A Milwaukee County judge ordered a stronger criminal sentence for a convicted hit-and-run driver than prosecutors suggested. The judge felt the prison time and supervision extension was justifiable punishment for the repeat offender. The sentence was also designed to deter other drivers from reckless behavior.

The case stemmed from an early morning hit-and-run accident in 2010 when a pair of pedestrians was struck while crossing a Milwaukee street. A 29-year-old woman was killed in the accident. Her male companion’s pelvis and leg were shattered. Witnesses could not identify the driver who fled but told police he may have been drag racing.

A tip led police to the city impound lot, where the defendant’s car was stored after a parking violation. Damage on the Chevrolet Caprice was consistent with the pedestrian accident. Investigators discovered a victim’s DNA on the car’s molding.

The case accelerated after a man was arrested out of state for a separate offense. The arrestee agreed to testify that he was in the vehicle that hit the Wisconsin pedestrians.

Authorities filed two hit-and-run felony and two misdemeanor charges against the suspected driver. The 29-year-old defendant pled guilty and was sentenced to a five-year prison term with five years of supervision.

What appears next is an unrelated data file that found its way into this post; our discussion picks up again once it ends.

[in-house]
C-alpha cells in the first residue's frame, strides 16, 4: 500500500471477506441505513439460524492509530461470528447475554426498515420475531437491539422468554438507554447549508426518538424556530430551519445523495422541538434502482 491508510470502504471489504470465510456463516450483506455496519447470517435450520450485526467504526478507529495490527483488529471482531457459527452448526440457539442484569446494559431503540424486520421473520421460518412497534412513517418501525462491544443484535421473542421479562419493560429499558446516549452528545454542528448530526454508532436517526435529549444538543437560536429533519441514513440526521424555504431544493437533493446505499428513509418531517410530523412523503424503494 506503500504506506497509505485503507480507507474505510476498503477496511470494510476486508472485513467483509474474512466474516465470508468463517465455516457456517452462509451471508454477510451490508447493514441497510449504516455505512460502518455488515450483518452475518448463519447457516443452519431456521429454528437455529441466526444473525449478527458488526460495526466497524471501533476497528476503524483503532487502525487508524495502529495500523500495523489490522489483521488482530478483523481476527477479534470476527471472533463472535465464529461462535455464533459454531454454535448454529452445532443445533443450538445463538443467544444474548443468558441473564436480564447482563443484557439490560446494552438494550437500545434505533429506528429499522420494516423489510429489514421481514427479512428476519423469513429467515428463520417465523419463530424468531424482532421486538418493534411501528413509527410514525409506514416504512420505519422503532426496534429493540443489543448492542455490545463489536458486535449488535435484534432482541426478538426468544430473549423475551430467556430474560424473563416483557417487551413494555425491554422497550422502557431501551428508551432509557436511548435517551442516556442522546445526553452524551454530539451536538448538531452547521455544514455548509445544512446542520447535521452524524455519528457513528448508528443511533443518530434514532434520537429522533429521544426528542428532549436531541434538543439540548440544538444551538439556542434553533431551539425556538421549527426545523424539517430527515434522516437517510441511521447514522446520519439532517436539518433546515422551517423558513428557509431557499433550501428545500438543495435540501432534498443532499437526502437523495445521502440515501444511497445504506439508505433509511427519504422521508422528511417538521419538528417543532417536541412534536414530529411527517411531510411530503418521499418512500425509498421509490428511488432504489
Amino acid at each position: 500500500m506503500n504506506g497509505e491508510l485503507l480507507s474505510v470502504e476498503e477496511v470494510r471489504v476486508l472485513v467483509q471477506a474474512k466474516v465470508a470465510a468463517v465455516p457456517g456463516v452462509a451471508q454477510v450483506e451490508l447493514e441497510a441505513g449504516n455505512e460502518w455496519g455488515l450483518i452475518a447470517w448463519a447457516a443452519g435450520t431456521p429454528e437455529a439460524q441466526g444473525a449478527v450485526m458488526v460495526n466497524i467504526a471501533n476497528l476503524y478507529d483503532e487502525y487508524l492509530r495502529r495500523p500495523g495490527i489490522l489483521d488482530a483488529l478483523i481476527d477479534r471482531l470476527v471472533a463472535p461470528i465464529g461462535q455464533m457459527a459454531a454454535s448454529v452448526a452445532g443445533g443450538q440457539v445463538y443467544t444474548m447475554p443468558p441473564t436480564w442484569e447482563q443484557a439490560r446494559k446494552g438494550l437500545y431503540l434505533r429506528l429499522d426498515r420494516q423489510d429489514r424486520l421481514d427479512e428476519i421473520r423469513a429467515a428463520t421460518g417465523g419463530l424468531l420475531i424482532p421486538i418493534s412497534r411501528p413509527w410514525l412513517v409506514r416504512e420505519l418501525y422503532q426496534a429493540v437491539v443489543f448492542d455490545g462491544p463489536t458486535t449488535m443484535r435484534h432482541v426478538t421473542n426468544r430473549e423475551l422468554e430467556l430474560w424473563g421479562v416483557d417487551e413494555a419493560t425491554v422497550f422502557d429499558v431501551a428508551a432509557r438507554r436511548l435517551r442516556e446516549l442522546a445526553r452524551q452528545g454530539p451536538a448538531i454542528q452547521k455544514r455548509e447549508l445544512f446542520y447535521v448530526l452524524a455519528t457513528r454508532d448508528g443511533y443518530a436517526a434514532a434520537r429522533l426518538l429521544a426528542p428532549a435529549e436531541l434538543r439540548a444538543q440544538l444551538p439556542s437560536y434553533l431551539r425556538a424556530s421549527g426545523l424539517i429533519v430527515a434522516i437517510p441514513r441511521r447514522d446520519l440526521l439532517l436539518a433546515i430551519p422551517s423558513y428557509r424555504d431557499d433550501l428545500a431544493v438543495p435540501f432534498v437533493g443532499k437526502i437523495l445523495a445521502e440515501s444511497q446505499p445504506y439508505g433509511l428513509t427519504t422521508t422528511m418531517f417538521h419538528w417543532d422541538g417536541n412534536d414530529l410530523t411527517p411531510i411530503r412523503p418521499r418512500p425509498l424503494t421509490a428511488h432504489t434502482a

The judge also ordered the convicted man to pay $7,000 in restitution to the family of the woman who died. The stiff sentence was issued in part because the defendant had run into previous trouble with the law, which contributed to what the judge called a “legacy of sadness.”

Wisconsin laws permit restitution sentences in criminal cases where defendants are found guilty. Restitution orders do not prevent auto accident victims or wrongful death plaintiffs from petitioning a civil court for compensation.

A $7,000 restitution order probably would cover only a small portion of the plaintiffs’ total losses for emotional trauma and financial hardships. A jury award would likely be reduced to reflect restitution.

Source: jsonline.com, “Driver gets 5 years for fatal hit-and-run,” Lydia Mulvany, March 26, 2013